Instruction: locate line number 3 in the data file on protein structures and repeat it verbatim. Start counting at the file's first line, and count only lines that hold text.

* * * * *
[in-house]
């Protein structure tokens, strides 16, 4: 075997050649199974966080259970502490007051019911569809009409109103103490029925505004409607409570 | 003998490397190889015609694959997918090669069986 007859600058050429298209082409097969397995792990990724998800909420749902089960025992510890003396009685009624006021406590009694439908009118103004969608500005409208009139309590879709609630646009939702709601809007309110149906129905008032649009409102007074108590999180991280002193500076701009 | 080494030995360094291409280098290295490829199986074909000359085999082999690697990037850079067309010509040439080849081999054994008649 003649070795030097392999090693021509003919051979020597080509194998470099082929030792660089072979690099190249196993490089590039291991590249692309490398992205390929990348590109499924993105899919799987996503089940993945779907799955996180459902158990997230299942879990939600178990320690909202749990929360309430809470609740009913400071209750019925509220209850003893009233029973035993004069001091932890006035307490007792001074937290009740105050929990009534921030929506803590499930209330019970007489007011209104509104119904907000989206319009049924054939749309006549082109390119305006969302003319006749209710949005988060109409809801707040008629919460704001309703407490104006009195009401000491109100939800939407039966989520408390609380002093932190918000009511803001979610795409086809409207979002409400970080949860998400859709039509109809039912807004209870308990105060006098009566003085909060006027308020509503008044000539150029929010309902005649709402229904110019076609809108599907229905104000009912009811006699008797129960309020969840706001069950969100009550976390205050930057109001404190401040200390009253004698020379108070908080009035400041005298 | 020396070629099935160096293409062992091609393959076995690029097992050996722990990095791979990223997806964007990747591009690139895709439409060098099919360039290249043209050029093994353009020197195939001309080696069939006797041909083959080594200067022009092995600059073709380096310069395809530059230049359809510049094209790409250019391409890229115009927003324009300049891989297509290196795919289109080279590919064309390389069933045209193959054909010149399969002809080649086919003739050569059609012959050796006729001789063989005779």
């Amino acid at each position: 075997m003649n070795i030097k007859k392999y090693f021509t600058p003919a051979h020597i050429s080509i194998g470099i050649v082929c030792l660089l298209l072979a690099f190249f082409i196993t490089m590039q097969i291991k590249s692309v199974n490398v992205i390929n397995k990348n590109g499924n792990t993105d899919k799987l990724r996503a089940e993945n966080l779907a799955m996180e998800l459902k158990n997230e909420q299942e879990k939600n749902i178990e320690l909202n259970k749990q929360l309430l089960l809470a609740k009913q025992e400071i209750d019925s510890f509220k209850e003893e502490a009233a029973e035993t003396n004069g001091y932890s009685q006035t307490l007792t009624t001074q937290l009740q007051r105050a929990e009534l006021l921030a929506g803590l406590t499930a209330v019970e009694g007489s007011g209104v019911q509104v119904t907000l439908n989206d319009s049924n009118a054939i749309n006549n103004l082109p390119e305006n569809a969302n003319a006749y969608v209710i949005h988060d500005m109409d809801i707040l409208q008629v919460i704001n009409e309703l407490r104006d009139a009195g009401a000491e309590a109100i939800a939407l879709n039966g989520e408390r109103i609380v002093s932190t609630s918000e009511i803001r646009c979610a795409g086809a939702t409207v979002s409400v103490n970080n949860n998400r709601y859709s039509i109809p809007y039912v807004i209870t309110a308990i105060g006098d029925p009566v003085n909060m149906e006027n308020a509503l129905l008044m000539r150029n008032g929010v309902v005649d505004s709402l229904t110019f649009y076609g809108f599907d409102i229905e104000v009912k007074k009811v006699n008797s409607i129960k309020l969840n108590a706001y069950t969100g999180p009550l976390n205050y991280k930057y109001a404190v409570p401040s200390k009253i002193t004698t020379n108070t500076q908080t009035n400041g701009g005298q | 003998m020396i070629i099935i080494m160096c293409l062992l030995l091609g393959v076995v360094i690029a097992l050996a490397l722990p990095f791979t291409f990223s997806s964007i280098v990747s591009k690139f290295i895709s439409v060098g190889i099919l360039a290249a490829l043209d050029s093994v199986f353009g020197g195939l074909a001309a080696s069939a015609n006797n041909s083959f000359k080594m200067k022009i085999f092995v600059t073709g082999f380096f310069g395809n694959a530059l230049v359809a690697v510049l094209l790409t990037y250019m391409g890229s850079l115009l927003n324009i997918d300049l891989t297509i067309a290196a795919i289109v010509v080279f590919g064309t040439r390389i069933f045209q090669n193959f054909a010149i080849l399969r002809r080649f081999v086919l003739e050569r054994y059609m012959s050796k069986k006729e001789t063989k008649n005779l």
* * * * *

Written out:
């Amino acid at each position: 075997m003649n070795i030097k007859k392999y090693f021509t600058p003919a051979h020597i050429s080509i194998g470099i050649v082929c030792l660089l298209l072979a690099f190249f082409i196993t490089m590039q097969i291991k590249s692309v199974n490398v992205i390929n397995k990348n590109g499924n792990t993105d899919k799987l990724r996503a089940e993945n966080l779907a799955m996180e998800l459902k158990n997230e909420q299942e879990k939600n749902i178990e320690l909202n259970k749990q929360l309430l089960l809470a609740k009913q025992e400071i209750d019925s510890f509220k209850e003893e502490a009233a029973e035993t003396n004069g001091y932890s009685q006035t307490l007792t009624t001074q937290l009740q007051r105050a929990e009534l006021l921030a929506g803590l406590t499930a209330v019970e009694g007489s007011g209104v019911q509104v119904t907000l439908n989206d319009s049924n009118a054939i749309n006549n103004l082109p390119e305006n569809a969302n003319a006749y969608v209710i949005h988060d500005m109409d809801i707040l409208q008629v919460i704001n009409e309703l407490r104006d009139a009195g009401a000491e309590a109100i939800a939407l879709n039966g989520e408390r109103i609380v002093s932190t609630s918000e009511i803001r646009c979610a795409g086809a939702t409207v979002s409400v103490n970080n949860n998400r709601y859709s039509i109809p809007y039912v807004i209870t309110a308990i105060g006098d029925p009566v003085n909060m149906e006027n308020a509503l129905l008044m000539r150029n008032g929010v309902v005649d505004s709402l229904t110019f649009y076609g809108f599907d409102i229905e104000v009912k007074k009811v006699n008797s409607i129960k309020l969840n108590a706001y069950t969100g999180p009550l976390n205050y991280k930057y109001a404190v409570p401040s200390k009253i002193t004698t020379n108070t500076q908080t009035n400041g701009g005298q | 003998m020396i070629i099935i080494m160096c293409l062992l030995l091609g393959v076995v360094i690029a097992l050996a490397l722990p990095f791979t291409f990223s997806s964007i280098v990747s591009k690139f290295i895709s439409v060098g190889i099919l360039a290249a490829l043209d050029s093994v199986f353009g020197g195939l074909a001309a080696s069939a015609n006797n041909s083959f000359k080594m200067k022009i085999f092995v600059t073709g082999f380096f310069g395809n694959a530059l230049v359809a690697v510049l094209l790409t990037y250019m391409g890229s850079l115009l927003n324009i997918d300049l891989t297509i067309a290196a795919i289109v010509v080279f590919g064309t040439r390389i069933f045209q090669n193959f054909a010149i080849l399969r002809r080649f081999v086919l003739e050569r054994y059609m012959s050796k069986k006729e001789t063989k008649n005779l």